Holly Thomas wrote that there are other causes worth addressing in acceptance speeches as well. Partly because of “The Joker’s” storyline, “If Phoenix wins again on Sunday, he might take the opportunity to speak in support not only of those suffering with mental illness, but those who react with compassion, when faced with it in others.”

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    One of Hollywood’s greatest actors, Kirk Douglas, never received an acting Oscar in his prime – but was eventually given an honorary one.

    Douglas died this week at 103. And that gave a further dimension to all the talk of political “profiles in courage,” wrote Gene Seymour. Douglas “used his star power and influence in the late 1950s to help break the Hollywood blacklist that ruined many lives and kept many talented professionals from openly doing their jobs. It was Douglas who pushed for screenwriter credit for Dalton Trumbo on the hugely successful 1960 gladiator epic ‘Spartacus.’”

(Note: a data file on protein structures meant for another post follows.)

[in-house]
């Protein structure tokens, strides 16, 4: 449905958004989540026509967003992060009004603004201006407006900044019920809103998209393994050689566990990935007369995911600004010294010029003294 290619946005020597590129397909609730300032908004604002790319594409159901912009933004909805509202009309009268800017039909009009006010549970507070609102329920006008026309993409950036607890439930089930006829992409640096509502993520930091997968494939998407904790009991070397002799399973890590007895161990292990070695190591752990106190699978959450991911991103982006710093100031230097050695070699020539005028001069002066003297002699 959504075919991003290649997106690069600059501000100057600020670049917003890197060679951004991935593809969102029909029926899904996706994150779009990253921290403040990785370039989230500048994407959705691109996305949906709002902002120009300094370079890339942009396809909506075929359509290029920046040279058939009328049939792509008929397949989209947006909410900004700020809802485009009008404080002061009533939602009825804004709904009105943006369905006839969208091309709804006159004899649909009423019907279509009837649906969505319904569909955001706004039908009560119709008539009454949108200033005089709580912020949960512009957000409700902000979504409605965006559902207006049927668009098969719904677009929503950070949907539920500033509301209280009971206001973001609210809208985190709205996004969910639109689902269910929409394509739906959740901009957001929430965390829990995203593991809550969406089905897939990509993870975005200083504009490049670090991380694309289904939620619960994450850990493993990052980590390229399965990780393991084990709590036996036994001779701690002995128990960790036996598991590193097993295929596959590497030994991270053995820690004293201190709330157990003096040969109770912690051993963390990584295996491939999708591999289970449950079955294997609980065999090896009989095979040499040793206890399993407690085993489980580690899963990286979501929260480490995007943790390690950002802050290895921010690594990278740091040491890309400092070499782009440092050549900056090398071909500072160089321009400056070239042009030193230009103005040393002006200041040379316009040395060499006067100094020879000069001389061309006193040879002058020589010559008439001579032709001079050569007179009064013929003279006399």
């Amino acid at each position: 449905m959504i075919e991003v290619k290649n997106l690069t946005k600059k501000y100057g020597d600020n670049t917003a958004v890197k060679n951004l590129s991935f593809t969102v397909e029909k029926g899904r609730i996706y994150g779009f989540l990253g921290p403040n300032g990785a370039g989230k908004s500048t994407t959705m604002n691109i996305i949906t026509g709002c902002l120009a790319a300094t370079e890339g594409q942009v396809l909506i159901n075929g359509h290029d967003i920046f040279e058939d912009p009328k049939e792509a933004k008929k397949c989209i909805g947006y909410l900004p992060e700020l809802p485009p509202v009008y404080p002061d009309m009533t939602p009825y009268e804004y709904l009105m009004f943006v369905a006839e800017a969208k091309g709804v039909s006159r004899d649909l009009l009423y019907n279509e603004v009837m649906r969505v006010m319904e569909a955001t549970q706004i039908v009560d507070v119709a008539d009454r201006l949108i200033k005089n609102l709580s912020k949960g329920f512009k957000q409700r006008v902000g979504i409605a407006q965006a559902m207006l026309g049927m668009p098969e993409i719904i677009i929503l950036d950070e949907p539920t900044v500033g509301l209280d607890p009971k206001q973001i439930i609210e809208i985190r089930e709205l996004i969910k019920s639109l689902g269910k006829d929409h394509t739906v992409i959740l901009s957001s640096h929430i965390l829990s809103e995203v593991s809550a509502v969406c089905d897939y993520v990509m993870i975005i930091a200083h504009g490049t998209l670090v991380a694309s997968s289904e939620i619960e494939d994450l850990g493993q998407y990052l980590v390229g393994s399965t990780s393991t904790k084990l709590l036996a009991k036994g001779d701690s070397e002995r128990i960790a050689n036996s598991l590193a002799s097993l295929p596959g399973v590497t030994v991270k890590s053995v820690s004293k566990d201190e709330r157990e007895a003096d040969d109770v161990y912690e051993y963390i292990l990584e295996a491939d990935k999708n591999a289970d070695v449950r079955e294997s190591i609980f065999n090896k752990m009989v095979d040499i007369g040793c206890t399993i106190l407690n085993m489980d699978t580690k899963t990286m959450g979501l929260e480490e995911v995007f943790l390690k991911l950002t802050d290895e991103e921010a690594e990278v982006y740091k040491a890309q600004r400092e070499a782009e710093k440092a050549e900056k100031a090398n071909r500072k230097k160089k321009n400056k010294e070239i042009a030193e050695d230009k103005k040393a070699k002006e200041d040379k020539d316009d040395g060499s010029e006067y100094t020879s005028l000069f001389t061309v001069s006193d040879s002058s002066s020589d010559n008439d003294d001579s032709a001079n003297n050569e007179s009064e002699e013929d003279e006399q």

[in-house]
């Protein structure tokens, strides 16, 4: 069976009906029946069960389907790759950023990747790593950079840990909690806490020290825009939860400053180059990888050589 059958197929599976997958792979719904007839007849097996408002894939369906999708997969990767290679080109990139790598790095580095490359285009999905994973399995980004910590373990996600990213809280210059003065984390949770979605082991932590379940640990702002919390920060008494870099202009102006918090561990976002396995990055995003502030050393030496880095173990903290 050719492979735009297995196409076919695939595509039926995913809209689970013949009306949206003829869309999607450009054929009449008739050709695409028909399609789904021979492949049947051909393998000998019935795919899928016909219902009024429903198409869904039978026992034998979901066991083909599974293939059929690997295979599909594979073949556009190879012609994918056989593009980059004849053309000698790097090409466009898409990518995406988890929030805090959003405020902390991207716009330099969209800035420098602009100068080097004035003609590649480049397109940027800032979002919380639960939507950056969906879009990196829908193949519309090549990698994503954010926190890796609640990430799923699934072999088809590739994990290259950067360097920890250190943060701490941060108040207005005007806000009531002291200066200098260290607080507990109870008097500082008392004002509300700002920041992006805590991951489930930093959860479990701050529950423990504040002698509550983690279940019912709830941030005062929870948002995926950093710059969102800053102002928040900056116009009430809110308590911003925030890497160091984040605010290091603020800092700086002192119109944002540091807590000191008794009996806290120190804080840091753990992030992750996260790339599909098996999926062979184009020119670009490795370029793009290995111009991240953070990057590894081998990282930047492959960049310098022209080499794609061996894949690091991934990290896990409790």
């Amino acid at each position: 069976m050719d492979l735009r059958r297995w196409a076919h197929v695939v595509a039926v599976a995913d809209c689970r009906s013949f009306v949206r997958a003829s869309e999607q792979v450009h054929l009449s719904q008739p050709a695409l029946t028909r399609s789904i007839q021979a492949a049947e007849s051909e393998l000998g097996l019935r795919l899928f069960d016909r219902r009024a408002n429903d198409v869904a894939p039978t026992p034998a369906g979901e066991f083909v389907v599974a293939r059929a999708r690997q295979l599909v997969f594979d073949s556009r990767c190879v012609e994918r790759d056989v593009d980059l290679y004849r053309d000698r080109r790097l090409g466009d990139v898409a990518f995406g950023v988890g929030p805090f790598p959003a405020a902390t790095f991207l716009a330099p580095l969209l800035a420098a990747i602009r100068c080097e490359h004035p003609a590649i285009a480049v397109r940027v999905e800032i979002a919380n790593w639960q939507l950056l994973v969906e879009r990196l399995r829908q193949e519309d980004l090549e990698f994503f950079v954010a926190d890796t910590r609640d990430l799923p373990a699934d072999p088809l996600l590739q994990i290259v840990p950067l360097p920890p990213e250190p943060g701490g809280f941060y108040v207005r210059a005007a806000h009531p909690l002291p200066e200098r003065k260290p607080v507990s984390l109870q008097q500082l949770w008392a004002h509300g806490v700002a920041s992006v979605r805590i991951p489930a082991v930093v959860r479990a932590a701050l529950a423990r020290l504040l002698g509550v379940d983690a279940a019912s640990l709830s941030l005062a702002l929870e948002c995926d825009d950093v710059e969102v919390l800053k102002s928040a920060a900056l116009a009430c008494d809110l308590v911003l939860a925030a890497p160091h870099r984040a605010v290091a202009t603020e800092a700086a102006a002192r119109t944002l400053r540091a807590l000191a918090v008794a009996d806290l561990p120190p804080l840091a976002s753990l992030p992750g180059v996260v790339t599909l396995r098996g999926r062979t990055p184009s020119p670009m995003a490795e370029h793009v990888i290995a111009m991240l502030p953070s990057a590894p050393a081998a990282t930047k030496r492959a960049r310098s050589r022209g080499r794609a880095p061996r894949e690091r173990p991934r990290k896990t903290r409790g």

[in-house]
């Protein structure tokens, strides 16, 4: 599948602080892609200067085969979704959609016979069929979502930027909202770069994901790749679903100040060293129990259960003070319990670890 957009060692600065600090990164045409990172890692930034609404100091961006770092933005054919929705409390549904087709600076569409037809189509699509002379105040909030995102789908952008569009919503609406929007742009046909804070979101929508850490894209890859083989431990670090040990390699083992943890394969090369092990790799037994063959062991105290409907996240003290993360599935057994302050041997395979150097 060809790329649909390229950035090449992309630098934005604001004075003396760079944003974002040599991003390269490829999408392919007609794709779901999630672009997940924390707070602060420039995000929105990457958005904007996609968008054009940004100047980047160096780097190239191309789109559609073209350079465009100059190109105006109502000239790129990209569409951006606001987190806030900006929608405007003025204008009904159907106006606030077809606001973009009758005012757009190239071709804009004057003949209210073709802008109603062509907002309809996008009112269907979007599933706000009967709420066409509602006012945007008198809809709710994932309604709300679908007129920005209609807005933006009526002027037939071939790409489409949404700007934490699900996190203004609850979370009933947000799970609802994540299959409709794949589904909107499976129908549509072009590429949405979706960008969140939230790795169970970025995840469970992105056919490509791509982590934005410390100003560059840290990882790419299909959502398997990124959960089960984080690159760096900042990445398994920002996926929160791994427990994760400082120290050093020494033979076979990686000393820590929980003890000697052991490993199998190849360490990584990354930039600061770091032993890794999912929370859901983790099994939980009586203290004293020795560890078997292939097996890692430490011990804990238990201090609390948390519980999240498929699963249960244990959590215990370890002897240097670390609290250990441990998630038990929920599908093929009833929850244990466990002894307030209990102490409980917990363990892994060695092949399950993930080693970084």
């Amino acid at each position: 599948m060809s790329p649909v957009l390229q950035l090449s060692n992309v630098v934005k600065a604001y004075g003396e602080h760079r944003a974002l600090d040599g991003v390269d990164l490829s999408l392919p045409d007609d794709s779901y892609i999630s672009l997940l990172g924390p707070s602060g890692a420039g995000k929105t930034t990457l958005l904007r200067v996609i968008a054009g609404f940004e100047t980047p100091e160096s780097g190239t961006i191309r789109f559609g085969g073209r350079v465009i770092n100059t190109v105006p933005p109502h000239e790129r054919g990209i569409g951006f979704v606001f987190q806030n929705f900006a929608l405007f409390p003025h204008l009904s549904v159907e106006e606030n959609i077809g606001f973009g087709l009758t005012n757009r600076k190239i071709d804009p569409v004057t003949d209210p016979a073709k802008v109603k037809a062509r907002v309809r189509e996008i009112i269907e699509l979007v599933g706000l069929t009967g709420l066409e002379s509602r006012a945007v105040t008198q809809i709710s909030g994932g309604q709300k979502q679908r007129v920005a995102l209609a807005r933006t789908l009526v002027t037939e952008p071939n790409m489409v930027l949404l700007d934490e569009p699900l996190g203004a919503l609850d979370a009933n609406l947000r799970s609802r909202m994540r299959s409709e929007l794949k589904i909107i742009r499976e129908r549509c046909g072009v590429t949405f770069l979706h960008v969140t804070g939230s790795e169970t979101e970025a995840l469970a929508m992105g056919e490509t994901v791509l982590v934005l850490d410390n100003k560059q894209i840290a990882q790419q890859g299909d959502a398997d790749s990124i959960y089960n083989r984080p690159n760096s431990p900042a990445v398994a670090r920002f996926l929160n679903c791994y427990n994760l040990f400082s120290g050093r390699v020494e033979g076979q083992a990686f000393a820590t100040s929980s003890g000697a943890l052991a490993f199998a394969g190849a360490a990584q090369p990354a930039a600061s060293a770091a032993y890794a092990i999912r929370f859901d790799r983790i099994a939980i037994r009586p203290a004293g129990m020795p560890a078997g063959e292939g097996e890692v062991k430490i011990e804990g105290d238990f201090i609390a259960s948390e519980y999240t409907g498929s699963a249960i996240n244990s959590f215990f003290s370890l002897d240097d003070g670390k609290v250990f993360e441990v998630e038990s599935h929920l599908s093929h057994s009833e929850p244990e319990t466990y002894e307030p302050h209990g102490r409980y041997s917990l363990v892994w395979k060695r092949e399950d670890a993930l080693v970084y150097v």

In 2015, Douglas looked back at the era of the blacklist, which targeted celebrities who had come under investigation for their political leaning. He said, “At 98 years old, I have learned one lesson from history: It very often repeats itself.” He added, “the Blacklist was a terrible time in our country … we must learn from it so that it will never happen again.